Moscow-based Interros, the private investment firm, said on its website that plans for the ski area include multiple growth steps over the next five years in order to reach its maximum goal of 9,500 visitors per day.

“It’s a bittersweet decision, but I have been offered the rare opportunity to be involved in leading the development of an entirely new resort from the ground up,” said McCarthy, whose final day will be May 4.

Not many people have (this opportunity). There hasn’t been a resort built in this country in 25 years since Beaver Creek.”

Tuesday, April 03, 2007

Dillon Reservoir at 95% of Capacity

Denver Water will soon start to increase outflows from Dillon Reservoir.

With average snow and rain the next few weeks, the boating season could last for a month. During some recent dry summers, boating the Lower Blue wasn't even an option.

"Things are looking good, but I said that last year, too," said Denver Water's Marc Waage. If there's some extra spring moisture, boating in the Lower Blue could last nearly all summer, Waage added.

"We saw the inflow come up in March, which is pretty unusual," Waage explained.

As of April 1, Dillon reservoir was 95.6 percent full, only 3.5 feet below the level of the spillway, according to caretaker Dave Fernandez. That's the highest level for that date since 1984 and the fourth-highest ever, according to Waage.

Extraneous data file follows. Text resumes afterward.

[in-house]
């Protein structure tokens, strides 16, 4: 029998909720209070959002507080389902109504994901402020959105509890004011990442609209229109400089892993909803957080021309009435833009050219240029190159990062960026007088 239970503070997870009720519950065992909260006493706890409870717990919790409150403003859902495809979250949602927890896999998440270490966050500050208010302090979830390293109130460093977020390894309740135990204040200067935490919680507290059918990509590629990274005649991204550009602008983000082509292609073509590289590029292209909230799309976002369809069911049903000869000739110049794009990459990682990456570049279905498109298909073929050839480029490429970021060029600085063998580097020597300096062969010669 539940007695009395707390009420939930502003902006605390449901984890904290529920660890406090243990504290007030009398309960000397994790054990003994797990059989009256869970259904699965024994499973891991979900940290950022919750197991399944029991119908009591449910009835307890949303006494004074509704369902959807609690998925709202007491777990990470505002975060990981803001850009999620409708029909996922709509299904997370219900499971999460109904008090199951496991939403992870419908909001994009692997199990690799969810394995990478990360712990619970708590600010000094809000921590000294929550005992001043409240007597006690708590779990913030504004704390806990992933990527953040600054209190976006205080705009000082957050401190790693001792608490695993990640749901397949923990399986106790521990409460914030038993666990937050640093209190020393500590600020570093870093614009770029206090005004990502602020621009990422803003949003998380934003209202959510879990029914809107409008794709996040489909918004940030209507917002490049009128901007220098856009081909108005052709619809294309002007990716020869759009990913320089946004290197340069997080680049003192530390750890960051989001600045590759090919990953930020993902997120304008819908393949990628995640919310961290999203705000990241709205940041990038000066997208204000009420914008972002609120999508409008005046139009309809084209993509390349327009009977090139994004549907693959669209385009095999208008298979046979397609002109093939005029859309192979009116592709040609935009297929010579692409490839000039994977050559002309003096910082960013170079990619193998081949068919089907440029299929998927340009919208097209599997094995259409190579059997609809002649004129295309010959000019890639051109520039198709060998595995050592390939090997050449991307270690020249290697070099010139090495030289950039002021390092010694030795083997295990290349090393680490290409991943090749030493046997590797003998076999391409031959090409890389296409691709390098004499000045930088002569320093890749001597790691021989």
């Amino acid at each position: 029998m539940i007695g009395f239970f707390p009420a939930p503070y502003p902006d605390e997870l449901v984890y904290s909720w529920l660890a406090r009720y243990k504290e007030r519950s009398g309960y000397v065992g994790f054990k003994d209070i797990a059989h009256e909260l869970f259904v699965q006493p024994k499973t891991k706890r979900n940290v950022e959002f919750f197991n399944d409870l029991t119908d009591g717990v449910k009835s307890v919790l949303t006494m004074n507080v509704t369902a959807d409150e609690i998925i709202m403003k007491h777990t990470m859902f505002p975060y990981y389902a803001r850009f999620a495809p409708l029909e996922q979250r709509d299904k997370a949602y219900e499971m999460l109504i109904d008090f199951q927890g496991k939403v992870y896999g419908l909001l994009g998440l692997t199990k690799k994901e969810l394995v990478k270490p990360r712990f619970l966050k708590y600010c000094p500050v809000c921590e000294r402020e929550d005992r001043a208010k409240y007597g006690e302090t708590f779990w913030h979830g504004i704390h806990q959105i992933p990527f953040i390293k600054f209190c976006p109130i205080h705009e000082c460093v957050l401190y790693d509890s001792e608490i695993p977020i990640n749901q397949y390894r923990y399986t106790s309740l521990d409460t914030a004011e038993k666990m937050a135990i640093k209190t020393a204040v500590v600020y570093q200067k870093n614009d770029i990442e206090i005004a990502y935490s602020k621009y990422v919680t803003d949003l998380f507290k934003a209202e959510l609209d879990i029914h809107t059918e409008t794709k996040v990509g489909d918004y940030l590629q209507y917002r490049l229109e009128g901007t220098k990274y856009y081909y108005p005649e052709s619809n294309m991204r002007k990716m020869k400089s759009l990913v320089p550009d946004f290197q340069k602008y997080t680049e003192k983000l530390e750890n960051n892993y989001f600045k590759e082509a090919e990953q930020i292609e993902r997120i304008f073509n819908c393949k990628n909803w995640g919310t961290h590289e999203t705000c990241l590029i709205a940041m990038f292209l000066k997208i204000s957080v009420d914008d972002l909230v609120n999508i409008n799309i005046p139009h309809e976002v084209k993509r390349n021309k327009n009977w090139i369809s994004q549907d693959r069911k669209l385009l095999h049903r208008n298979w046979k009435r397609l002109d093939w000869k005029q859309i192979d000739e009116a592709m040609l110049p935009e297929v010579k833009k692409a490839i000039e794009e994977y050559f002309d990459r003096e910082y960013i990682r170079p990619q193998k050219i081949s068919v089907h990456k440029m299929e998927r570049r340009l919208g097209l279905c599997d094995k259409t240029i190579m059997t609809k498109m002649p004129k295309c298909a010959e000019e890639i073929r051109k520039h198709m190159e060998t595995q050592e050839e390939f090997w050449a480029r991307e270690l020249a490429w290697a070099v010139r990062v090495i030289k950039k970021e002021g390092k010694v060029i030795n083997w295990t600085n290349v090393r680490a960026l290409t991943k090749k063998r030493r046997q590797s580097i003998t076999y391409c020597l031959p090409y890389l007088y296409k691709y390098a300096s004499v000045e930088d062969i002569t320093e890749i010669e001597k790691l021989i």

Denver Water's entire storage system is at 90 percent of capacity, the highest April 1 storage figures since Dillon Reservoir was built, he said.

"We actually gained storage during the winter for the first time ever," Waage said.Heavy Front Range snows led to record winter stream flows in the South Platte. So the Roberts Tunnel, which carries water from Dillon Reservoir to the Front Range, was off all winter, Waage explained.

"Obviously, we'll easily fill the reservoir," Waage said. Right now, the aim is to balance between reducing the risk of flooding downstream from the reservoir and generating enough flows for boating and to flush sediments out of the Lower Blue.